Hill is full of ideas – literally.

  • Published
  • By Beth Young
  • Hilltop Times staff
For as long as Teri Gibby, the Hill Innovation Development Through Employee Awareness Program manager, can remember Hill has led the Air Force in ideas submitted and put into use by Team Hill members.

"Last year we had 879 ideas submitted and 425 of those were approved," she said.

The slogan of the IDEA program -- as it's better known to its users -- is "Show us a better way."

"The IDEA program is an incentive program for employees to participate in by suggesting changes to the way the Air Force does business and being rewarded for it," Ms. Gibby said.

The ideas can range from improving processes on an assembly line to a better way to file paperwork - anything that would benefit the Air Force. The ideas don't just have to improve work processes, but can be about traffic issues or improve safety, such as the idea submitted by Tony Butler.

"I suggested that we install some mirrors in the ceiling so we could see people coming at a very narrow juncture in the center of the building," he said. "Three years, many bruises, and hundreds of "oops, pardon me's" later, the idea got implemented."

The ideas can come from anyone, but only civilian employees and military members are eligible for cash awards. The monetary awards are 15 percent of the documented savings, with a $10,000 limit. For ideas with no tangible savings, such as those that improve safety or save time, the award is $200.

"Any idea is important, whether it saves a ton of money or just improves the workplace or safety," Ms. Gibby said.

Last year the ideas provided by Hill Team members saved the Air Force almost $11 million dollars and more than $300,000 was given out in awards. With that much of a savings it is no surprise that leadership supports the program.

"Maj. Gen. Kevin Sullivan (Ogden Air Logistics Center commander) backs the program," Ms. Gibby said. "When there is a $10,000 award he goes out and personally presents it. I think that shows that this is an important program."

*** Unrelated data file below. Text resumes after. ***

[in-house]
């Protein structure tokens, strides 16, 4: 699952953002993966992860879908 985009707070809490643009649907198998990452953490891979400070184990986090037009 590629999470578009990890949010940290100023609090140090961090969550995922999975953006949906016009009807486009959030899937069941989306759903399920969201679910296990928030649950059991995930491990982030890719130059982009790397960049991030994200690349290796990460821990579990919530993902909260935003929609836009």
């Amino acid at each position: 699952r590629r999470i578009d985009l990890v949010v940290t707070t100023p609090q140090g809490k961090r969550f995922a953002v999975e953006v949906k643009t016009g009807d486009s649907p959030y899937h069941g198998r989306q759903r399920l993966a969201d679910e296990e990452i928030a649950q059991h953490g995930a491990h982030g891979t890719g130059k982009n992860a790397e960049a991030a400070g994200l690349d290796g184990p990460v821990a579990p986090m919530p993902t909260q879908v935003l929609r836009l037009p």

The IDEA program seems to be a win-win for those with the ideas, who get awarded and see their workplace change for the better, and the Air Force, which gets innovative ideas from those who know the processes best - the employees.

"It gives workers the feeling of contribution and being part of a team," said Ryan Wagstaff, a regular contributor to the program. "So, yes, I would say go for it if you want, the worst thing they can tell you is no,"

Ms. Gibby says that the process to submit an idea is easy. The automated, paperless process starts at the HillNet home page under the Projects and Programs link.

"This gives you step-by-step instructions on how to submit," she said. "From there, I determine whether they are eligible by the criteria set by the Air Force."

Because it would be impossible for Ms. Gibby to understand all the processes of the base, the idea is forwarded on to the area where the idea would be implemented to have an expert evaluate it. The process to determine whether the idea will be used takes about 45 days.

"If the idea is not used, the evaluator is required to give a full explanation of why it couldn't be implemented," Ms. Gibby said.

Because no one works alone, they also don't have to come up with an idea on their own. A group can submit an idea and split any award money.

Although as manager of the IDEA program at Hill, Ms. Gibby is very busy, she still encourages Hill to keep the ideas coming.

"We have a workforce that really contributes," she said. "They like to change their environment. They care - not just about the award - but to see that things get done right."